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Climate Change and Assessment Working Group June 2002.

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Presentation on theme: "Climate Change and Assessment Working Group June 2002."— Presentation transcript:

1 Climate Change and Assessment Working Group June 2002

2 General Theme for Next Five Years of CCSM Climate Change and Assessment Working Group  Quantifying uncertainty in climate change projections  Steps to accomplish this objective: 1. Improve regional climate simulation and extremes: higher resolution atmospheric component, T85, T170 coupled simulations 2. Probabilistic projections of climate change: Ensemble simulations with various forcings and scenarios 3. Understand model response to changes of forcing a.single model--sensitivity experiments with CCSM b.coordinated experiments involving other models from different modeling centers in addition to CCSM Key issue for this objective: Model data transfer, storage and access

3 Distributed Involvement DOE and NSF Supported Project with : u Los Alamos National Laboratory* u National Center for Atmospheric Research* u Naval Postgraduate School u Oak Ridge National Laboratory* u University of Texas, Austin u Scripps Oceanographic Institute u DOE Program on Climate Diagnostics and Intercomparison u U.S. Army Cold Regions Research and Engineering Laboratory u National Energy Research Supercomputer Center* u Lawrence Berkeley National Laboratory u Argonne National Laboratory *computing support

4 Data Users and Collaborators F F Greg Ostermeier, U. Washington F F David Pierce, Scripps F F Wilfred Post, ORNL F F Gerald Potter, LLNL F F Jouni Raisane, Swedish Met. & Hydro. Institute F F Thomas Reichler, U. California F F Alex Sim, LBNL F F Dennis Shea, NCAR F F Scott Smith, LANL F F Ken Sperber, LLNL F F Ronald Stouffer, NOAA F F Youichi Tanimoto, Japan Network Information Center F F John Taylor, Argonne F F Tony Tubbs, Scripps F F Dmitry Vjushin, Bar-llan U. Israel F F Warren Washington, NCAR F F John Weatherly, CRREL F F Michael Wehner, LLNL F F Dean Williams, LLNL F F Andrew Wood, U. Washington F F Kao J. Chin Yue, LANL F F Alan Ziegler, Princeton University F F Justin Hnilo, LLNL F F Regine Hock, Swedish Royal Institute of Technology F F James Hack, NCAR F F Charles Hakkarinen, EPRI F F Tony Hirst, CSIRO F F Roy Jenne, NCAR F F M. Kanamitsu, U. California F F Vladimir Kattsov, Russian Academy of Science F F Kevin Keay, U. Melbourne F F Chick Keller, LANL F F Helen Kettle, Edinburgh U. F F Jeff Kiehl, NCAR F F Kwang Yul Kim, Florida State F F Tom Knutson, NOAA F F Eric Leuliette, CU F F Hans Luthardt, DKRZ F F Bob Malone, LANL F F Vadim Matyugn, Russian Academy of Science F F Gerald Meehl, NCAR F F Sylvia Murphy, NCAR F F Robert Oglesby, NASA Ames F F Bill Anderson, NCAR F F Jeffrey Annis, Scripps F F Julie Arblaster, NCAR F F Raymond Arritt, Iowa State F F Tim Barnett, Scripps F F Pat Behling, U. Wisconsin F F Cecilia Bitz, U. Washington F F Marcia Branstetter, U. Texas F F James Boyle, LLNL F F Curtis Covey, LLNL F F Ulrich Cubasch, DKRZ F F Aiguo Dai, NCAR F F Clara Deser, NCAR F F Charles Doutriaux, LLNL F F Bob Drach, LLNL F F Wesley Ebisuzaki, NOAA F F Irene Fischer-Burn, DKRZ F F Peter Gleckler, LLNL F F B. Govindasamy, LLNL F F John Gregory, IPCC F F Vadim Guzey, U. Adelaide, Australia F F James Hack, NCAR F F Charles Hakkarinen, EPRI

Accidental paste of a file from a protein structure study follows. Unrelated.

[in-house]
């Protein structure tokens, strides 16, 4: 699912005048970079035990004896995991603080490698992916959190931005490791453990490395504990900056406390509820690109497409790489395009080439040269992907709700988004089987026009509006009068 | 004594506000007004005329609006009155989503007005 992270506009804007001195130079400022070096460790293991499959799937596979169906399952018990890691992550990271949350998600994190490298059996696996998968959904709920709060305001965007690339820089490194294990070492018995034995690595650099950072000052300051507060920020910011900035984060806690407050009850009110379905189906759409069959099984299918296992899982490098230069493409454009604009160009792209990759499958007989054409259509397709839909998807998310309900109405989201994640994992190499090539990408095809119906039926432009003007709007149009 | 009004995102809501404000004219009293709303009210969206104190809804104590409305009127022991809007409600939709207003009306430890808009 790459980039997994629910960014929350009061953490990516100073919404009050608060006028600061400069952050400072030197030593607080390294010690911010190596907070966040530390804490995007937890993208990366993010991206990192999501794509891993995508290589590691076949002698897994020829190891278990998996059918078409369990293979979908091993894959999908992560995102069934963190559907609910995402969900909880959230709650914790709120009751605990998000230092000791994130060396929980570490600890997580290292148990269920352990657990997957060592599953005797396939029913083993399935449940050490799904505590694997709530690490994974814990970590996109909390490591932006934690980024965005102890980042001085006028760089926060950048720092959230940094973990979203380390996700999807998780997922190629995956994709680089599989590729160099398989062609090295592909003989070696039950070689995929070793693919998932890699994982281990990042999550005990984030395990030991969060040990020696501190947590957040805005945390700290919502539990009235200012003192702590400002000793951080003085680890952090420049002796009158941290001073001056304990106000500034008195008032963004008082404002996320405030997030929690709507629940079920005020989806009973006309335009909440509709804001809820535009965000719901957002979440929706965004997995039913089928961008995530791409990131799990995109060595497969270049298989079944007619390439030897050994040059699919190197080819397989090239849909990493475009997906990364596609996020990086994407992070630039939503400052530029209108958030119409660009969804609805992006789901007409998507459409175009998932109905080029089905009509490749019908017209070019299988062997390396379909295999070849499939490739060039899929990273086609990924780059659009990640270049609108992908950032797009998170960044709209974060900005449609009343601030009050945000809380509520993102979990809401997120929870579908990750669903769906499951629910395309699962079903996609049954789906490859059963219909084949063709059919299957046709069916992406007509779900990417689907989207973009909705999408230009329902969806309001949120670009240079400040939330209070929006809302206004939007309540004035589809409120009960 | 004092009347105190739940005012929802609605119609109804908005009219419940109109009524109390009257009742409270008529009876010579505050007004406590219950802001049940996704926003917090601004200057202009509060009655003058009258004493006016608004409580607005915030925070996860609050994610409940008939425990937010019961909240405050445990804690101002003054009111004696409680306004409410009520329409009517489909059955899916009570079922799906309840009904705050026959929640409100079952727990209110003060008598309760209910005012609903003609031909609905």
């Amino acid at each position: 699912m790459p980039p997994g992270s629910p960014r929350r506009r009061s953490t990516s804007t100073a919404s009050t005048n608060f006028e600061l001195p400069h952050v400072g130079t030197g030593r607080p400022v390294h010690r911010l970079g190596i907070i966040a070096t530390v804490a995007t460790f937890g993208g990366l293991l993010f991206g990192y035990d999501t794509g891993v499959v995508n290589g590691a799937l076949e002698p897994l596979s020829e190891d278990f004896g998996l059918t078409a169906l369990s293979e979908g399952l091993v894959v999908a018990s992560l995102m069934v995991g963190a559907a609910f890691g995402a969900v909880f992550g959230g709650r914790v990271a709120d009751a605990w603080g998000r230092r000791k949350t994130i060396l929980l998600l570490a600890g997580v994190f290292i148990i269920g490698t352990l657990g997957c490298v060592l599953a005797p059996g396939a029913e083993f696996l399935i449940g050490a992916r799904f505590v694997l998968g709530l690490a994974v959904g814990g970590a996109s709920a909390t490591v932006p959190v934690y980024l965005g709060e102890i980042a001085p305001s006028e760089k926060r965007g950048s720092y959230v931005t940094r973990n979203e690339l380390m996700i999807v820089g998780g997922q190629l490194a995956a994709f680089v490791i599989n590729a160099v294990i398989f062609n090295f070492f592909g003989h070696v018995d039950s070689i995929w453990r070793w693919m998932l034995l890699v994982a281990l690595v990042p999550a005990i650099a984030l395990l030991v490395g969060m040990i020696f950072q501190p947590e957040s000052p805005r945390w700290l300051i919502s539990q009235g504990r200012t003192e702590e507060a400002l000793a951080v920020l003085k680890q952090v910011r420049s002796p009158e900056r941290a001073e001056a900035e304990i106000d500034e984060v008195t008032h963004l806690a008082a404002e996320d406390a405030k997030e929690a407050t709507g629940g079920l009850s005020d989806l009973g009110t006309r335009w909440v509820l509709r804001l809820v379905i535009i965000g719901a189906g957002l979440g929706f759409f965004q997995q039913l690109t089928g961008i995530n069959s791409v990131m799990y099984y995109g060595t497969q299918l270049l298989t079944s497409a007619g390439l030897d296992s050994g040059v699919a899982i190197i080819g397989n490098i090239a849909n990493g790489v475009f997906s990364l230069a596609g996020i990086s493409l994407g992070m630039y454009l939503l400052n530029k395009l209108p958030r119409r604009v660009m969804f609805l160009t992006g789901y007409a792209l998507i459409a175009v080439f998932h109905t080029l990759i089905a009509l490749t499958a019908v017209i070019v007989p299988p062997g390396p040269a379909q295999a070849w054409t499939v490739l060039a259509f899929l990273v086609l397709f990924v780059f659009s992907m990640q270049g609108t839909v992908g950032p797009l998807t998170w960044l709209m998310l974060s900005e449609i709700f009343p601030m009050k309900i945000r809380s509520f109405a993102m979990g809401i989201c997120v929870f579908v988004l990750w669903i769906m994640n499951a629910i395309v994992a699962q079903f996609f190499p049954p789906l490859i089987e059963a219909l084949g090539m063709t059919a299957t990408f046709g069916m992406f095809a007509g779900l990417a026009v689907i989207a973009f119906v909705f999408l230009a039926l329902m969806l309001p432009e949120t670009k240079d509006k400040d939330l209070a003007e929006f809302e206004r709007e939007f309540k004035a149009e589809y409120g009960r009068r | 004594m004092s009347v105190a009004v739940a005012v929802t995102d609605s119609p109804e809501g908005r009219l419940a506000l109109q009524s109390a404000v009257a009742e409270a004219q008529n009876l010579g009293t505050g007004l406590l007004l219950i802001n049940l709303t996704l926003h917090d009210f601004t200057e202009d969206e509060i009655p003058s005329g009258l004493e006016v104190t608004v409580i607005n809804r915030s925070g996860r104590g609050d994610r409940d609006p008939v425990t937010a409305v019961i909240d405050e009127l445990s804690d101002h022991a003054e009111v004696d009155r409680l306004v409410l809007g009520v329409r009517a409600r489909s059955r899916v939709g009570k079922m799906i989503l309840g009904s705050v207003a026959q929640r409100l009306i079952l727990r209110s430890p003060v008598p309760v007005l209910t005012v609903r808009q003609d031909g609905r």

5 DOE and NSF Research Interest u Develop climate modeling capability that takes advantage of new generation parallel architecture supercomputers u Develop model components and coupled models that can be used for energy policy, IPCC, and the National Assessments

6 History CSM1 and PCM1 u Built for vector Computers u Atmosphere: CCM3 u Ocean component: NCAR ocean model u Sea ice simplified dynamics and thermodynamics u Built for parallel Computer system u Atmosphere: CCM3 u Ocean component: Parallel Ocean Program (POP) u Sea ice Model -Naval Postgraduate School model: VP, P&W

7 Examples of Climate Change Experiments u Greenhouse gases u Sulfate aerosols (direct effect) u Carbon aerosols u Stratospheric ozone u Land surface changes u Volcanic forcing u Solar change forcing u Biomass burning u Various energy/emissions use strategies

8 Change of Extremes u Heat waves, cold snaps u Floods, droughts u First freeze dates, hard freeze frequency u Precipitation intensity u Diurnal temperature